United Nations International Day of Women and Girls in Science – Meet Dr. Sarah Harris

Saturday, February 11, 2023

Today marks the United Nations Day of Women and Girls in Science. To celebrate the occasion, we spoke to West Australian Dr. Sarah Harris about her background in science and what advice she would give to young girls and women looking to a career in science today.

What is your background?
From a study perspective I have an Exercise and Sport Science and Health Promotion background. I am involved in the sports medicine community, previously been a sports trainer for 10+ years, involved in Sports Medicine Australia and the WA Concussion Network.

Why did you become a scientist/what got you interested in traumatic brain injury (TBI) research/have you always been a scientist?

  • I was the kid that continually asked “but why”. In high school I participated in a State science research competition and ended up being awarded first place. When I reflect, I think in some ways I have always wanted to get into research, I just wasn’t sure how or what area.
  • A previous lecturer reached out to me and asked if I would consider coming back to University to complete a Masters research project. She had piloted a project in football players to do with injury and mental health and thought with my background I may be interested.
  • Over eight years later, I have completed a PhD and continue to engage in the mTBI field. (mild Traumatic Brain Injury)

What does your research focus on?
My research focuses on sport related concussion or mTBI. My PhD project focused on concussion, sub-concussive impacts and associated short-term mental health and post-concussion symptom reporting in male semi-professional Australia Rules Football players.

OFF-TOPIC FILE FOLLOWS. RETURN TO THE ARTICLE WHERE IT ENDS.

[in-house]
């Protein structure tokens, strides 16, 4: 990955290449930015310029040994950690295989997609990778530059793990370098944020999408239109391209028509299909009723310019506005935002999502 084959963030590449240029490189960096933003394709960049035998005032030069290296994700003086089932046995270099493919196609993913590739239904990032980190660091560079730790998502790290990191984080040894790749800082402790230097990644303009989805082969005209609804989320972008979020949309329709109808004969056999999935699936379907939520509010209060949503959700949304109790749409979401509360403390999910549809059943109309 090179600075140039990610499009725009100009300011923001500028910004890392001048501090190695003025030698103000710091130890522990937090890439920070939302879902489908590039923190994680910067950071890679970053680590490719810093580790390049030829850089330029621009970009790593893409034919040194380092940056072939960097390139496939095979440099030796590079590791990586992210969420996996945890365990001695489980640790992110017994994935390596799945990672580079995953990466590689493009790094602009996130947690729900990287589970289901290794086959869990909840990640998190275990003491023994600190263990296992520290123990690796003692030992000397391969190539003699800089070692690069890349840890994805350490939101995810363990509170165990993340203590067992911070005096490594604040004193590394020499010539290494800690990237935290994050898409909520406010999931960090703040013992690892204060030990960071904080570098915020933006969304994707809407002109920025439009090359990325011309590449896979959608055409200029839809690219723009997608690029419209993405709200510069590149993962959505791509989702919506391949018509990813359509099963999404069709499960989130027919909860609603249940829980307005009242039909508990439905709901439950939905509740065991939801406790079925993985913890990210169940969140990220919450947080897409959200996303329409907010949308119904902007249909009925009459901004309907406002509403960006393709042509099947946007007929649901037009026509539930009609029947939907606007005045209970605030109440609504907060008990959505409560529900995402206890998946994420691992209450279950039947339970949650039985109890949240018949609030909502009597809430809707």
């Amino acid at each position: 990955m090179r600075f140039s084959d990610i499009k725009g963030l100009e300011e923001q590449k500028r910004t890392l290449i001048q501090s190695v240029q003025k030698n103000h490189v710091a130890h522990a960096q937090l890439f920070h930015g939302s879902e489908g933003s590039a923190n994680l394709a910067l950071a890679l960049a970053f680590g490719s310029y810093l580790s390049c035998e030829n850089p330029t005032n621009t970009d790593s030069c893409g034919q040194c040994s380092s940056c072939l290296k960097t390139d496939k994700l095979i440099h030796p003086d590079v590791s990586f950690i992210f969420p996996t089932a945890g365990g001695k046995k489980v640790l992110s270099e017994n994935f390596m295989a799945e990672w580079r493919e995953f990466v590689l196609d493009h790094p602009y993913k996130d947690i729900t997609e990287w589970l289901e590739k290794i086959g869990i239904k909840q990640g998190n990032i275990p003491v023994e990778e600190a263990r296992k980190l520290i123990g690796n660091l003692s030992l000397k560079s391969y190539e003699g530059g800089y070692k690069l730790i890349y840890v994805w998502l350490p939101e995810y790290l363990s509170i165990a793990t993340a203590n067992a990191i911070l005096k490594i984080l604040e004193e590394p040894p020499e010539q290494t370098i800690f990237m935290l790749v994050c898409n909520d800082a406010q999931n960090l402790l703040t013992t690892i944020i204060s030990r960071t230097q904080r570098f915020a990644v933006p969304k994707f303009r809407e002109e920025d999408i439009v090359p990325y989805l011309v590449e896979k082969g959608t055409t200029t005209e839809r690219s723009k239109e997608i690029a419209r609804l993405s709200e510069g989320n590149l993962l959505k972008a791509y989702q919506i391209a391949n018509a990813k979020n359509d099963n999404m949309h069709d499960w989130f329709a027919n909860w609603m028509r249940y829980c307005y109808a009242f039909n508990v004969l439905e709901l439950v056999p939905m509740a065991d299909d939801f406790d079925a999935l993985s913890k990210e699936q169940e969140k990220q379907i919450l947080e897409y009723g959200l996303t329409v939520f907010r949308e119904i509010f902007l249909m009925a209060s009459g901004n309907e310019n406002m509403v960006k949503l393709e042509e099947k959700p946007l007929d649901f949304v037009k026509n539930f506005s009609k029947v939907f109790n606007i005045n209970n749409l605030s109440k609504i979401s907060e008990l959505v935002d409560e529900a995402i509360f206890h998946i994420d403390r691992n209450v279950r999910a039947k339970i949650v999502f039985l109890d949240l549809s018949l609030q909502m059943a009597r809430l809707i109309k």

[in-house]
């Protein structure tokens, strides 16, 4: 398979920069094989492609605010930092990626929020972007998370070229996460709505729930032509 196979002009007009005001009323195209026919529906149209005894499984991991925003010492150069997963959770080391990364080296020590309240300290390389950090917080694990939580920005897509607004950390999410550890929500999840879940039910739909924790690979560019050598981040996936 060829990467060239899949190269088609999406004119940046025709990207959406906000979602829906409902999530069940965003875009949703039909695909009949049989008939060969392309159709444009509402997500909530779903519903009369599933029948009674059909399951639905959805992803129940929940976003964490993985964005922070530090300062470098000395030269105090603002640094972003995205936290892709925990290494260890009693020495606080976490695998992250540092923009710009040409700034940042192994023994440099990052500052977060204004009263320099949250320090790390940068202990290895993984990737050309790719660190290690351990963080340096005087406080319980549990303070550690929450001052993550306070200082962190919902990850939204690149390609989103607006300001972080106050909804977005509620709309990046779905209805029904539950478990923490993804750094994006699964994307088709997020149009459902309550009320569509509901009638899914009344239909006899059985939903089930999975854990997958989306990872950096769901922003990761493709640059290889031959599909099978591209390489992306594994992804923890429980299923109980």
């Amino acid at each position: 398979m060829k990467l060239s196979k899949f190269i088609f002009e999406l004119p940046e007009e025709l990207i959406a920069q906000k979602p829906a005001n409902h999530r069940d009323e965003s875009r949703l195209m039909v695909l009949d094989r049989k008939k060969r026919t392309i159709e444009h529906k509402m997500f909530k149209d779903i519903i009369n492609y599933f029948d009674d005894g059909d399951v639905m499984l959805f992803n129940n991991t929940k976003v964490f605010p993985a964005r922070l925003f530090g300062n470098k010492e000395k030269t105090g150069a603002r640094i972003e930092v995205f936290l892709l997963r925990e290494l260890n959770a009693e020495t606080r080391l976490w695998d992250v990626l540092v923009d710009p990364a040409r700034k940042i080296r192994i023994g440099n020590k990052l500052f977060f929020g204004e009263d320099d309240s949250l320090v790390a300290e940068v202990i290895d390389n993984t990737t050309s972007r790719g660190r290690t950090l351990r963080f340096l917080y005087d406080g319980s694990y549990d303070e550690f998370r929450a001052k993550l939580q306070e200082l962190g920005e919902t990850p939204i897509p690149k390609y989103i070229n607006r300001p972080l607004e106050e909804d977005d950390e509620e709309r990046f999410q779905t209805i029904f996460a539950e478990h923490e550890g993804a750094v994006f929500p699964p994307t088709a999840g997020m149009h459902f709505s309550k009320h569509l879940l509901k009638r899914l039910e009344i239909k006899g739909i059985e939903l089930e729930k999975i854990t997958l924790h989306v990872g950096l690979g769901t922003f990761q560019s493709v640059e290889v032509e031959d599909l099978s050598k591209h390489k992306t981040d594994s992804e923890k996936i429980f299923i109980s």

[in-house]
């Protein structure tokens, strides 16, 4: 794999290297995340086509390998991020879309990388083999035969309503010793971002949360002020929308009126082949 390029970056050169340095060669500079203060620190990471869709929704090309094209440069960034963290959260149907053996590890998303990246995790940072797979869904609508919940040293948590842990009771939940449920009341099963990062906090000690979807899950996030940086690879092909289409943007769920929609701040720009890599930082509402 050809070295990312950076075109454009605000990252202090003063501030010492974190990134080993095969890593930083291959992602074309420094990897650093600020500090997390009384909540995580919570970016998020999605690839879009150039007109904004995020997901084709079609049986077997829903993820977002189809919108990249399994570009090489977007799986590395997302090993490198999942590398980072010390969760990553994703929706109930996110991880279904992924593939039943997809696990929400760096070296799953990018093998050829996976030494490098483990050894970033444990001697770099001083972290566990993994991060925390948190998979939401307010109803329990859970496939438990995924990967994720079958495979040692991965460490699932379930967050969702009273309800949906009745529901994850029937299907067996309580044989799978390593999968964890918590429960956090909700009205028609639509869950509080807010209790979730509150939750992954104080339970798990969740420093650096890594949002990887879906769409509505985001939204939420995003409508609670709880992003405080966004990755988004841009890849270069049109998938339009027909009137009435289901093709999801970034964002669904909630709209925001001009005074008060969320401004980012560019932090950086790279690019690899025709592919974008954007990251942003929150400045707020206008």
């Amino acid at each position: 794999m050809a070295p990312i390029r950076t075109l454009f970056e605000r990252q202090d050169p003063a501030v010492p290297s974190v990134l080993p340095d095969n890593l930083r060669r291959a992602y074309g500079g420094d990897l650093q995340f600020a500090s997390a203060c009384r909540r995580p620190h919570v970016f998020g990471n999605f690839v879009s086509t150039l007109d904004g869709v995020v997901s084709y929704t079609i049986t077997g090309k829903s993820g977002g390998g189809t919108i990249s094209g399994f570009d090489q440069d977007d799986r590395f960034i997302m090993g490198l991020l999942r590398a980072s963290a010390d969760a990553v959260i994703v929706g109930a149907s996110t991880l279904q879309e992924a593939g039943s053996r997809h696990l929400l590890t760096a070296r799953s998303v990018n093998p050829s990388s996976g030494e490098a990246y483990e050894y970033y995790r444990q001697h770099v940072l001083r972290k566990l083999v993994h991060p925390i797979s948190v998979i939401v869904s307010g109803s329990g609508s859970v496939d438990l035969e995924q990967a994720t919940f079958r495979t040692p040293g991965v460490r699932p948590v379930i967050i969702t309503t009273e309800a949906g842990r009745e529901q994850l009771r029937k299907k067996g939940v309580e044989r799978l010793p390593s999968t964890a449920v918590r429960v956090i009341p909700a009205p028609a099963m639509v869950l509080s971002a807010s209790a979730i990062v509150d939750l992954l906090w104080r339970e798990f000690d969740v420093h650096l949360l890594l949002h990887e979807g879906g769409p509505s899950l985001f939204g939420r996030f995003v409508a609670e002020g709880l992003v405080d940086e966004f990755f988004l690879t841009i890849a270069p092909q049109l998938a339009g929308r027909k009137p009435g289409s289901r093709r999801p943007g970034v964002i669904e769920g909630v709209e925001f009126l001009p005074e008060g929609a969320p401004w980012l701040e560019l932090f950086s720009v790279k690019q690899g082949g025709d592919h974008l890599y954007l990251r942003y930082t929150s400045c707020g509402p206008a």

What do you hope your research will help achieve?
Concussion excites me as there is still so much that we do not understand about the brain. Ideally, I hope we can improve the diagnosis, and treatment of athletes across all sport – to reduce confusion or fear and streamline timely access to medical resources for the cases that require additional care.

What do you most enjoy/what is most rewarding about your job in science?
I enjoy both the challenge of research as well as the opportunity to work alongside so many amazing, talented people every day. The most rewarding part is the thought that your hard work, could offer a small contribution to science, or perhaps have some impact on improving someone’s quality of life.

What would you say/what advice would you give to young girls and women who aspires to have/is thinking about a career in science?
Even the most established researchers or scientists occasionally have self-doubt. Do not let self-doubt prevent you from [succeeding]. Surround yourself with positive, supportive people and be ready to work hard. The old adage is true – the more you learn the less you realise you know – and you can either let that scare you or embrace it!

What science-related achievement are you most proud of? 
I have two key stand out moments – the first is the day my first publication was accepted after quite a few set-backs and previous rejections.

My second moment is the day I was informed that due to my research findings, a mental health program and support person was going to be introduced into numerous football clubs the following season. It was humbling to see the direct impact from the work I had poured my heart and soul into for five years.

Is there a woman working in science you admire, and why?
I have great admiration for Professor Caroline Finch AO who has led sports injury prevention research both across Australia as well as internationally. Not only for her rigour, scientific knowledge, experience and amazing impact in the field, but also despite all her achievements she cares about the translation of findings into practice and is a human first. I have the utmost respect for the time she has taken to mentor me as an early-career researcher over the previous few years.


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